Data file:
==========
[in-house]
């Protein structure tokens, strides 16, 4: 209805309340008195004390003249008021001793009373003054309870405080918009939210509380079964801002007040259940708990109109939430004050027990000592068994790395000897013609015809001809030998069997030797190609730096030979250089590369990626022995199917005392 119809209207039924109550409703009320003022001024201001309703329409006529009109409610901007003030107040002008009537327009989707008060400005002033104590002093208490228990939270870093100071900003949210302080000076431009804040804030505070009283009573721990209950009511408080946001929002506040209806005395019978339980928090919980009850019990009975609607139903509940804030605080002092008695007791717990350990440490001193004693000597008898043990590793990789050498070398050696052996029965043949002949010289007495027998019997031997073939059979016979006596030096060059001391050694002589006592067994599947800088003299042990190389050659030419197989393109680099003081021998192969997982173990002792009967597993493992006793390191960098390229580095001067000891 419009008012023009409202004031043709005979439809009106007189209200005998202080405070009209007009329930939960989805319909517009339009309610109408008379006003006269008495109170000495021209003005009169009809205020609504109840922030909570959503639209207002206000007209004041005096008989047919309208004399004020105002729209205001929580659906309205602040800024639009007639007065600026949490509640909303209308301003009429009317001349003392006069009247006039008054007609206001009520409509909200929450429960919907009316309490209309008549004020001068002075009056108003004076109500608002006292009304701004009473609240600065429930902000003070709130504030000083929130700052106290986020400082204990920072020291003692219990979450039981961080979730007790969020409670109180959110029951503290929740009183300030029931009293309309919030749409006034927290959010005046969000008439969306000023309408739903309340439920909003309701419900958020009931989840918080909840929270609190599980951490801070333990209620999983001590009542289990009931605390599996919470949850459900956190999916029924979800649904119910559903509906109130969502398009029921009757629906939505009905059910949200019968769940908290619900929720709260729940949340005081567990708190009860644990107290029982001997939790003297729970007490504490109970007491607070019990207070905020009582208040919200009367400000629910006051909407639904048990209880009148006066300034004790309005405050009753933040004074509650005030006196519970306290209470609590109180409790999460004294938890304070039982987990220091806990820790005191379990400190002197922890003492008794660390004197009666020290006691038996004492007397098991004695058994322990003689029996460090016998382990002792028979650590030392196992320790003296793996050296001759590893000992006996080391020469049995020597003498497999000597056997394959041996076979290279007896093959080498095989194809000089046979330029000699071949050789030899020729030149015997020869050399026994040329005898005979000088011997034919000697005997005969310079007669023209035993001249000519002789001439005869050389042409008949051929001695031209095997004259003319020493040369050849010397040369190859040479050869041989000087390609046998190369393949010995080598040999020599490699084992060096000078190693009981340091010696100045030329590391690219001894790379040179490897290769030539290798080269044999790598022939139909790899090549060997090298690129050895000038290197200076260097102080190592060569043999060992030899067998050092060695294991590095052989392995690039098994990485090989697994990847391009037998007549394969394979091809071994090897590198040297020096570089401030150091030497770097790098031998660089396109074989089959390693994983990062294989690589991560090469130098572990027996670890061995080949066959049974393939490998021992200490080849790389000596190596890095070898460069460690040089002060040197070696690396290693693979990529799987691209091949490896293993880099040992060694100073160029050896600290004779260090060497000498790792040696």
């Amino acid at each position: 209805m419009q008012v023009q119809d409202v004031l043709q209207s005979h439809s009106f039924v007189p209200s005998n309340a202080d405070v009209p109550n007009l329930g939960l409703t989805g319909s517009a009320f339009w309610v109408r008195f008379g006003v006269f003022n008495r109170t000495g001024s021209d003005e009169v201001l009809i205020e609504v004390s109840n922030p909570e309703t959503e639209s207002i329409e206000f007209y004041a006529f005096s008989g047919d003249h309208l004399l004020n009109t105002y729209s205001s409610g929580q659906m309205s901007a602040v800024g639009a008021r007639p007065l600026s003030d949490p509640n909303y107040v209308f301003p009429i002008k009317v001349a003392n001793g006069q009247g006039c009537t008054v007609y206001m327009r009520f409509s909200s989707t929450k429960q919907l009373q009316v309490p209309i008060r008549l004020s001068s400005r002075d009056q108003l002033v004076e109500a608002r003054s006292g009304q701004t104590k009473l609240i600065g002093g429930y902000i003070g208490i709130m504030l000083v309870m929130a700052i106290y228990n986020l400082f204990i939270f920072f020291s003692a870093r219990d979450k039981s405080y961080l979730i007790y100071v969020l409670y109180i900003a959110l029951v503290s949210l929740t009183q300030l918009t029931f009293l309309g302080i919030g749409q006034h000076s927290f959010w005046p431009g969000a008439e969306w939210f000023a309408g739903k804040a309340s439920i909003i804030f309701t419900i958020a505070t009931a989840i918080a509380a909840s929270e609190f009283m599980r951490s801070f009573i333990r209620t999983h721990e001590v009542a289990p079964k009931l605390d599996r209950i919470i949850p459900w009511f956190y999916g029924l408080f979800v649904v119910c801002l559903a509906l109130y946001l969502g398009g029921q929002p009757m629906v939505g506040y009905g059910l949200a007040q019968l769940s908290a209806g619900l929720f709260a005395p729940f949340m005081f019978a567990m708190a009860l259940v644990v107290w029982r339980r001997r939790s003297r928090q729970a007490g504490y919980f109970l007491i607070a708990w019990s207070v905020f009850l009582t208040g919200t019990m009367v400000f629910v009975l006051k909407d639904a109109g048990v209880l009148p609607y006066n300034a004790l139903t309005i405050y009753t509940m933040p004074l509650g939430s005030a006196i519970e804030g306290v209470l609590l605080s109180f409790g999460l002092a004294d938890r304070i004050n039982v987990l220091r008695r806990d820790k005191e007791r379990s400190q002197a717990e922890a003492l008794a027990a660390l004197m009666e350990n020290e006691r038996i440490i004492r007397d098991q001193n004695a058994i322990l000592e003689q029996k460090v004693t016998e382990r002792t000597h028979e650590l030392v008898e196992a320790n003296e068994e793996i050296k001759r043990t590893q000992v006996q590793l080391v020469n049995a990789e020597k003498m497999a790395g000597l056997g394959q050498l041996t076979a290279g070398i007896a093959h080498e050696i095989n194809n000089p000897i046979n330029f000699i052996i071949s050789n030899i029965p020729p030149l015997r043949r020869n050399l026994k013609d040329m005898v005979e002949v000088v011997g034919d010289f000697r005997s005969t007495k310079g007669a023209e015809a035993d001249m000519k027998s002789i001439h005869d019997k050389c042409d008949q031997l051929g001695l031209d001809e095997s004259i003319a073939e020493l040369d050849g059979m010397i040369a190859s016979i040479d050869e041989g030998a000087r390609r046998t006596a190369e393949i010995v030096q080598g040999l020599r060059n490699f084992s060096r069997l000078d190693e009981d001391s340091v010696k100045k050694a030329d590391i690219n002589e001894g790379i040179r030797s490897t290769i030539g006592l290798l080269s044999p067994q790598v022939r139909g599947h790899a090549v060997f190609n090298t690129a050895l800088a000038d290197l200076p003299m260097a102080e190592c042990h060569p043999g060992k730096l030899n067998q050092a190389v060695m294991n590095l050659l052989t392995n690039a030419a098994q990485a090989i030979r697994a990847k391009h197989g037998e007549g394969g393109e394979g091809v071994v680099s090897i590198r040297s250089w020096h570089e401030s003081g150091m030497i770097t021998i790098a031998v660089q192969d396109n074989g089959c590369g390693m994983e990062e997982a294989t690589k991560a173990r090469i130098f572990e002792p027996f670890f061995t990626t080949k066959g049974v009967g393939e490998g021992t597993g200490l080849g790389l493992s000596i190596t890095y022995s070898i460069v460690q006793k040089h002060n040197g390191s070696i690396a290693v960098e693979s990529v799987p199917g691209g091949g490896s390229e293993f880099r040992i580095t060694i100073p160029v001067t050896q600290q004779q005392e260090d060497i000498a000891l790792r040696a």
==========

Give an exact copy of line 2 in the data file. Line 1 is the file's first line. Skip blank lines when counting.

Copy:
């Protein structure tokens, strides 16, 4: 209805309340008195004390003249008021001793009373003054309870405080918009939210509380079964801002007040259940708990109109939430004050027990000592068994790395000897013609015809001809030998069997030797190609730096030979250089590369990626022995199917005392 119809209207039924109550409703009320003022001024201001309703329409006529009109409610901007003030107040002008009537327009989707008060400005002033104590002093208490228990939270870093100071900003949210302080000076431009804040804030505070009283009573721990209950009511408080946001929002506040209806005395019978339980928090919980009850019990009975609607139903509940804030605080002092008695007791717990350990440490001193004693000597008898043990590793990789050498070398050696052996029965043949002949010289007495027998019997031997073939059979016979006596030096060059001391050694002589006592067994599947800088003299042990190389050659030419197989393109680099003081021998192969997982173990002792009967597993493992006793390191960098390229580095001067000891 419009008012023009409202004031043709005979439809009106007189209200005998202080405070009209007009329930939960989805319909517009339009309610109408008379006003006269008495109170000495021209003005009169009809205020609504109840922030909570959503639209207002206000007209004041005096008989047919309208004399004020105002729209205001929580659906309205602040800024639009007639007065600026949490509640909303209308301003009429009317001349003392006069009247006039008054007609206001009520409509909200929450429960919907009316309490209309008549004020001068002075009056108003004076109500608002006292009304701004009473609240600065429930902000003070709130504030000083929130700052106290986020400082204990920072020291003692219990979450039981961080979730007790969020409670109180959110029951503290929740009183300030029931009293309309919030749409006034927290959010005046969000008439969306000023309408739903309340439920909003309701419900958020009931989840918080909840929270609190599980951490801070333990209620999983001590009542289990009931605390599996919470949850459900956190999916029924979800649904119910559903509906109130969502398009029921009757629906939505009905059910949200019968769940908290619900929720709260729940949340005081567990708190009860644990107290029982001997939790003297729970007490504490109970007491607070019990207070905020009582208040919200009367400000629910006051909407639904048990209880009148006066300034004790309005405050009753933040004074509650005030006196519970306290209470609590109180409790999460004294938890304070039982987990220091806990820790005191379990400190002197922890003492008794660390004197009666020290006691038996004492007397098991004695058994322990003689029996460090016998382990002792028979650590030392196992320790003296793996050296001759590893000992006996080391020469049995020597003498497999000597056997394959041996076979290279007896093959080498095989194809000089046979330029000699071949050789030899020729030149015997020869050399026994040329005898005979000088011997034919000697005997005969310079007669023209035993001249000519002789001439005869050389042409008949051929001695031209095997004259003319020493040369050849010397040369190859040479050869041989000087390609046998190369393949010995080598040999020599490699084992060096000078190693009981340091010696100045030329590391690219001894790379040179490897290769030539290798080269044999790598022939139909790899090549060997090298690129050895000038290197200076260097102080190592060569043999060992030899067998050092060695294991590095052989392995690039098994990485090989697994990847391009037998007549394969394979091809071994090897590198040297020096570089401030150091030497770097790098031998660089396109074989089959390693994983990062294989690589991560090469130098572990027996670890061995080949066959049974393939490998021992200490080849790389000596190596890095070898460069460690040089002060040197070696690396290693693979990529799987691209091949490896293993880099040992060694100073160029050896600290004779260090060497000498790792040696």